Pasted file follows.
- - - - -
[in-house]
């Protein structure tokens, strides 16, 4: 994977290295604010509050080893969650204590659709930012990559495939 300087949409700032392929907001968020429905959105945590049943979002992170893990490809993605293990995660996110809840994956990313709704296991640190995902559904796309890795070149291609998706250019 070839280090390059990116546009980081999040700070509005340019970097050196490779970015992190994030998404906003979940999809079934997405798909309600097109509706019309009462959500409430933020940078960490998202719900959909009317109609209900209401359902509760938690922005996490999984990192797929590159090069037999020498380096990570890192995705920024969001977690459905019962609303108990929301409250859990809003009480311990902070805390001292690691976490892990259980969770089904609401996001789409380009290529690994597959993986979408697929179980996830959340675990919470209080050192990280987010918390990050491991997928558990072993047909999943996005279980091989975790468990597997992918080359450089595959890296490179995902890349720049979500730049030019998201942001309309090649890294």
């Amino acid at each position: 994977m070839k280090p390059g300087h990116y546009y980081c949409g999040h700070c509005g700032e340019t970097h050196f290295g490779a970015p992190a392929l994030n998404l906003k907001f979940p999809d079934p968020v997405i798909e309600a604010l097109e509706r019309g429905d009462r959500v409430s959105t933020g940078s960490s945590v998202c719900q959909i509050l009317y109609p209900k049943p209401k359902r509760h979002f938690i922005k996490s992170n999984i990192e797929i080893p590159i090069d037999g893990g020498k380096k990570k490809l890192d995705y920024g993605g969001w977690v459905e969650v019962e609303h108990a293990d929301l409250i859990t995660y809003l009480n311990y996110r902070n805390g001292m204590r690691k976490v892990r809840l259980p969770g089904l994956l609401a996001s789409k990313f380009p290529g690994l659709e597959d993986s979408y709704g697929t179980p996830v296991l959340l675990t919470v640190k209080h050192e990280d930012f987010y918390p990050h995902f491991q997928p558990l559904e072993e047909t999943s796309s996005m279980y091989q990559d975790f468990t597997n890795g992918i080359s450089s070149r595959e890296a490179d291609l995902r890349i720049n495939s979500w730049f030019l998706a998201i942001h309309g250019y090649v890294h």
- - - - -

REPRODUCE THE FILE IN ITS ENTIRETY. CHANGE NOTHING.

[in-house]
């Protein structure tokens, strides 16, 4: 994977290295604010509050080893969650204590659709930012990559495939 300087949409700032392929907001968020429905959105945590049943979002992170893990490809993605293990995660996110809840994956990313709704296991640190995902559904796309890795070149291609998706250019 070839280090390059990116546009980081999040700070509005340019970097050196490779970015992190994030998404906003979940999809079934997405798909309600097109509706019309009462959500409430933020940078960490998202719900959909009317109609209900209401359902509760938690922005996490999984990192797929590159090069037999020498380096990570890192995705920024969001977690459905019962609303108990929301409250859990809003009480311990902070805390001292690691976490892990259980969770089904609401996001789409380009290529690994597959993986979408697929179980996830959340675990919470209080050192990280987010918390990050491991997928558990072993047909999943996005279980091989975790468990597997992918080359450089595959890296490179995902890349720049979500730049030019998201942001309309090649890294």
């Amino acid at each position: 994977m070839k280090p390059g300087h990116y546009y980081c949409g999040h700070c509005g700032e340019t970097h050196f290295g490779a970015p992190a392929l994030n998404l906003k907001f979940p999809d079934p968020v997405i798909e309600a604010l097109e509706r019309g429905d009462r959500v409430s959105t933020g940078s960490s945590v998202c719900q959909i509050l009317y109609p209900k049943p209401k359902r509760h979002f938690i922005k996490s992170n999984i990192e797929i080893p590159i090069d037999g893990g020498k380096k990570k490809l890192d995705y920024g993605g969001w977690v459905e969650v019962e609303h108990a293990d929301l409250i859990t995660y809003l009480n311990y996110r902070n805390g001292m204590r690691k976490v892990r809840l259980p969770g089904l994956l609401a996001s789409k990313f380009p290529g690994l659709e597959d993986s979408y709704g697929t179980p996830v296991l959340l675990t919470v640190k209080h050192e990280d930012f987010y918390p990050h995902f491991q997928p558990l559904e072993e047909t999943s796309s996005m279980y091989q990559d975790f468990t597997n890795g992918i080359s450089s070149r595959e890296a490179d291609l995902r890349i720049n495939s979500w730049f030019l998706a998201i942001h309309g250019y090649v890294h």